“You left me in love!” Mandy Goldstone ’12 screamed to her partner (Eli Timm ’13) in the ’92 Theater Friday night during Second Stage’s production of David Harrower’s Blackbird. Not an unusual statement in the world of drama, though rarely a follow-up to the line, “How many other twelve-year-olds have you fucked?”

But statutory rape is the issue that Blackbird tackles, and it does so quite successfully, with subtlety and tact. To summarize: Ray (Timm) is a man in his late fifties, working in a dead-end job in a nameless company on the side of a highway. Fifteen years prior to the play’s action he carried on a relationship for several months with a twelve-year-old girl named Una (Goldstone). Now he’s living under an assumed name, and he’s trying to put the past behind him. And Una—now in her twenties and grown up with a vengeance—has suddenly reappeared in his life, showing up unannounced at his workplace.

This production, tastefully directed by Evan DelGaudio ’12, did an excellent job of delivering on the text’s promise, refusing to victimize or vilify either of the people in this complex, nasty, and sometimes terrifying relationship. It would be easy to paint Ray as a nasty pedophiliac villain and Una as his victim looking for closure, but of course reality gets in the way. Una is, frankly, not a nice woman. She’s no longer a twelve-year-old angel, and Goldstone jumped into the beginning of the performance with a cold, bitter spite that was delicious. For his part, Timm did an excellent job of tackling Ray’s selfconflict, trying to recognize the wrongs he’s committed while still moving on with his life—and, in fact, not accepting every ounce of blame himself. This relationship is complicated, and it stands our expectations on their head.

Una is largely the more interesting of the pair in this two-person play, and this really was an opportunity for Goldstone to shine. The tricky part of playing Una (and the part that makes the play so interesting) is that, when she was twelve, she was thoroughly in love with Ray—and she hasn’t fully recovered. At the beginning of the play, she is a woman on a mission; by its end, she no longer knows what she wants. She keeps getting drawn into remembered happiness, then realizing that she’s giving ground to Ray and returning to the attack. It’s not an easy range to play, but Goldstone managed it deftly—even the minutes-long tirade in the middle of the piece seemed natural. This is the first point, too, when we begin to question whether Una’s rage is greater over the fact of the sex or the sense of abandonment she felt when Ray unexpectedly disappeared one night—and it seems to be shifting towards the latter.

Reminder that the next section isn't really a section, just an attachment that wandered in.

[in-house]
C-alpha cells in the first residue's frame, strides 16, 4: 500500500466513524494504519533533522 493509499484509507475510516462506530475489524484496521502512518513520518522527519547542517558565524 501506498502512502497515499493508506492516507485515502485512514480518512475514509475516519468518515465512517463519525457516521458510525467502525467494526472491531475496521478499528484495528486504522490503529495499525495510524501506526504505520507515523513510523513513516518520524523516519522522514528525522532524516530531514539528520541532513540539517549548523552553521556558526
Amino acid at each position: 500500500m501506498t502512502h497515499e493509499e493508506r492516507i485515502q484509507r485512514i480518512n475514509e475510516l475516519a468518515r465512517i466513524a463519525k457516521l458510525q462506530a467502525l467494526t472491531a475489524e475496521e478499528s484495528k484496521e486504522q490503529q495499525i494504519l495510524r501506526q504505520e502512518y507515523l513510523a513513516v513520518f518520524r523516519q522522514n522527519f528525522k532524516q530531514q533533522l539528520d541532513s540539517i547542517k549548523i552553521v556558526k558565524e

Timm’s performance was also excellent, although I feel compelled to admit that I rarely believed that he was closing sixty. His slightly stooped posture and the lines of his face were spot on, but something about his energy didn’t quite complete the piece. At one point, the two danced around on stage kicking trash through the room; a sixty-year-old man would likely be a bit less lithe than Timm’s portrayal. The area Timm shone in was his emotional life: the struggle to defend himself as a man who has had sex with a minor, but refuses to be called a pedophiliac, and the frustration of a man who’s had to abandon everything in the middle of his life and start again—after a prison stint, no less. And has he recovered? In the last few minutes of the play, just as Una and Ray are engaged in a (hot and heavy) reconciliation, another young girl appears: the daughter, allegedly, of a woman Ray knows, who is waiting outside. But do we believe him?

This production also, it’s fair to say, shone technically. The lighting design by Dakota Gardner ’11 was as understated and tasteful as DelGaudio’s direction (the temptation to overplay here must have been strong), and the box set—also designed by DelGaudio—is easily the most complex and competent student creation to appear in the ’92 Theater in recent memory. The costumes, designed by Brenna Galvin ’11, blended seamlessly with the other elements to form a coherent, strikingly unified world. In fact, aside from a few bobbles (the early, extremely challenging staggered lines seemed a bit recitative; Goldstone kicked a bottle into the audience halfway through the performance) this was an excellent production, one I can find little fault with.

But the most significant mark of its success is that this Blackbird provokes some interesting reflections. From the perspective of the public eye, people exist only in spurts. We see a story in a newspaper: a young girl has been raped by a middle-aged man. For most people, the girl will be frozen at twelve; the man will always be a rapist. But while the event may destroy a childhood, it doesn’t destroy the child herself. What happens when the child grows up? What happens when the man does?

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